The Horrors of Love, by Jean Dutuord

Rabbi David Wolpe writes to recommend a favorite title that’s now long out of print and largely forgotten: Jean Dutourd’s 1963 novel, Les Horreurs de l’amour, released in English in 1967 as The Horrors of Love. This description of the book and its plot comes from Time magazine’s original review:

Cover of first U.S. edition of 'The Horrors of Love'The Horrors of Love is an often ridiculous, sometimes funny tale of a middle-aged member of the French Chamber of Deputies who becomes tragically involved with his young mistress. At first glance, the story seems to be as obviously and simply French as a pair of lovers sneaking off to a bedsitter in the Square St.-Lambert. Yet it is not only the Gallic spirit that intrigues Dutourd, but the human spirit as well.

The rambling story unfolds in a dialogue between Dutourd and a friend. As they stroll in Paris, they discuss the unhappy case of Edouard Roberti, the 52-year-old Deputy who has been sent to prison for killing his mistress’ brother. It is apparent that Roberti, a respectable, loving father and husband, was all too ordinary—not so much evil as weak, not so much stupid as pitifully vain. By way of examining how it was that such a commonplace, decent man could become trapped in a senseless and sordid mess, Dutourd’s dialogue ranges through all sorts of philosophical detours. Courage and cowardice, honor and honesty, art, letters, manners, politics and morals become way stations as the two friends chat and argue.

This is not the first mention of The Horrors of Love in these pages. In the Los Angeles Times’ 1999 feature, Forgotten Treasures: A Symposium, John Lukacs called it a “stunning exception” to the overall decline of the novel. Lukacs wrote,

One oddity about it is that it is written in the second-person singular; it is a long dialogue between two super-intelligent Frenchmen (both sides of Dutourd’s own character) walking through Paris, ambling in and out restaurants, reconstructing the pride and fall of a Parisian politician who gradually falls in love with his younger mistress and ends up in jail. It is a delicious and profound work of art, from beginning to end. Andre Maurois likened it to Proust; but in some ways it is better than Proust, sprightlier and more imaginative. The language itself is superb.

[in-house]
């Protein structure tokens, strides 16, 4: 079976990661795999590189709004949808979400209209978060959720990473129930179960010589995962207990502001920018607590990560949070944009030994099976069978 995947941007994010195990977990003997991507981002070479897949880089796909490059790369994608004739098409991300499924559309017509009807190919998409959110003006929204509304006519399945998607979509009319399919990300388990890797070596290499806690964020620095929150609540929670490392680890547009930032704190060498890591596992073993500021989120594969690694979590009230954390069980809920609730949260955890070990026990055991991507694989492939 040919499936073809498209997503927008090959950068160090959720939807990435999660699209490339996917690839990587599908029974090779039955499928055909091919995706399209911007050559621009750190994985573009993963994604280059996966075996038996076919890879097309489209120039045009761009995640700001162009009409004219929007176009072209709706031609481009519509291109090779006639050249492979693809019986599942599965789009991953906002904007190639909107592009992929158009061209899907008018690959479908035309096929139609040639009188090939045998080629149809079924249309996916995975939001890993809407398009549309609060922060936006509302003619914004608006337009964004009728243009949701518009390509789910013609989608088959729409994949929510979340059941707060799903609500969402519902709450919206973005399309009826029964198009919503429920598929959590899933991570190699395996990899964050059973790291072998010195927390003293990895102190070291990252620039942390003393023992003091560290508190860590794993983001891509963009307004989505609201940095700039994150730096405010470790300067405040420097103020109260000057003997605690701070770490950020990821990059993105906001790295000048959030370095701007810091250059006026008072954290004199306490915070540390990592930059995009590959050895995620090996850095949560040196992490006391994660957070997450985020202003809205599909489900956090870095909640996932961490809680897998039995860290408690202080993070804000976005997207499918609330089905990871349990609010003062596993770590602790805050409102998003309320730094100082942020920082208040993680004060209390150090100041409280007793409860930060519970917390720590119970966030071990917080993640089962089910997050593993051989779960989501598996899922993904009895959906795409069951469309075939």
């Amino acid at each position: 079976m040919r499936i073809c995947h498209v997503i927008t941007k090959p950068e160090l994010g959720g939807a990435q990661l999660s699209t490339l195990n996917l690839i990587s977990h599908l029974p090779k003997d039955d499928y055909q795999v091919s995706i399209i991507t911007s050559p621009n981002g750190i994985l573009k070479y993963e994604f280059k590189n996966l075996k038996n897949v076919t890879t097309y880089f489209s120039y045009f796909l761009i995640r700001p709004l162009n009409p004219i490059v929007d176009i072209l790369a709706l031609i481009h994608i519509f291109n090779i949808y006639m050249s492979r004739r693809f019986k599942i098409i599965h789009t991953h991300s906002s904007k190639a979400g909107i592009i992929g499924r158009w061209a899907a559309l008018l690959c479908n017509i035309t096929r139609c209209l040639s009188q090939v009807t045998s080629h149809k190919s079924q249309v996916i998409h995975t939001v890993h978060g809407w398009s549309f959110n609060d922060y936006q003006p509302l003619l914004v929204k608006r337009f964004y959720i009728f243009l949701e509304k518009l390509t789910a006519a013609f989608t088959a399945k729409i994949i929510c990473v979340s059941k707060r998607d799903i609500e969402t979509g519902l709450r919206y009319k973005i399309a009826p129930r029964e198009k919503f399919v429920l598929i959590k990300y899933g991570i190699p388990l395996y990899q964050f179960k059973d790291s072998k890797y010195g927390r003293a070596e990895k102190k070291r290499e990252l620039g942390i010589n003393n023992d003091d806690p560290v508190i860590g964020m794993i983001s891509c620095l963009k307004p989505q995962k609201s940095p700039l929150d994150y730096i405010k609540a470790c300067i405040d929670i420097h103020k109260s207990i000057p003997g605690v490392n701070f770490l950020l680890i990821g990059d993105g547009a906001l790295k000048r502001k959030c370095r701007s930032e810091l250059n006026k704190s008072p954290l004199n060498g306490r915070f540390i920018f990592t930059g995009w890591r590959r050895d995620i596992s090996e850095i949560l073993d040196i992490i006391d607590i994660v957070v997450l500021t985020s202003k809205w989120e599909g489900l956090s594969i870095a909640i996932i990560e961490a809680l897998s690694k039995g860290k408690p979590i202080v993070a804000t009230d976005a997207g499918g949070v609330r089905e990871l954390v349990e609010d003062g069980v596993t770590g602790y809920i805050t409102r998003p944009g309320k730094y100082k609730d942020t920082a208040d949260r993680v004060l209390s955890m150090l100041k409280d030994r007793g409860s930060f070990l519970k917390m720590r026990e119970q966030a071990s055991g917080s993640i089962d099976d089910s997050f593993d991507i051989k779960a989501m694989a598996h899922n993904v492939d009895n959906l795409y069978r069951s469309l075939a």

And in nosing around the Net, I found a third strong thumbs-up from the fine novelist, Diane Johnson, in an issue of Archipelago from a few years back:

My first choice would be Jean Dutourd’s The Horrors of Love, which is translated into English and was published in the sixties. It is an incredible tour de force — a dialogue running to more than 600 pages, between two men who are walking through Paris, talking about the fate of a politician friend of theirs who was brought down by an erotic entanglement. Urbane, wise, humane, funny, even suspenseful — this is a worthy successor, as someone said, to Proust. Dutourd is the greatest living French novelist, and the only witty one since Proust; and before that? Voltaire? Laclos?

Jean DutourdPraise such as this makes me want to hang my head in shame for not having read it yet, even after skipping past used copies in bookstore stacks perhaps a hundred times over the year (I think it was a Literary Guild selection, so there are plenty of cheap used copies out there in the U.S.).

Dutuord, who’s managed to put out nearly a book a year since 1946, is still living and, I assume, writing. His 1950 satirical fantasy, A Dog’s Head, was reissued by the University of Chicago Press as part of its Phoenix Fiction series in 1998 and is still in print. His other novel of that year, Au bon beurre, scenes de la vie sous lâ Occupation, translated as The Best Butter has been called the best French novel to come out of World War Two.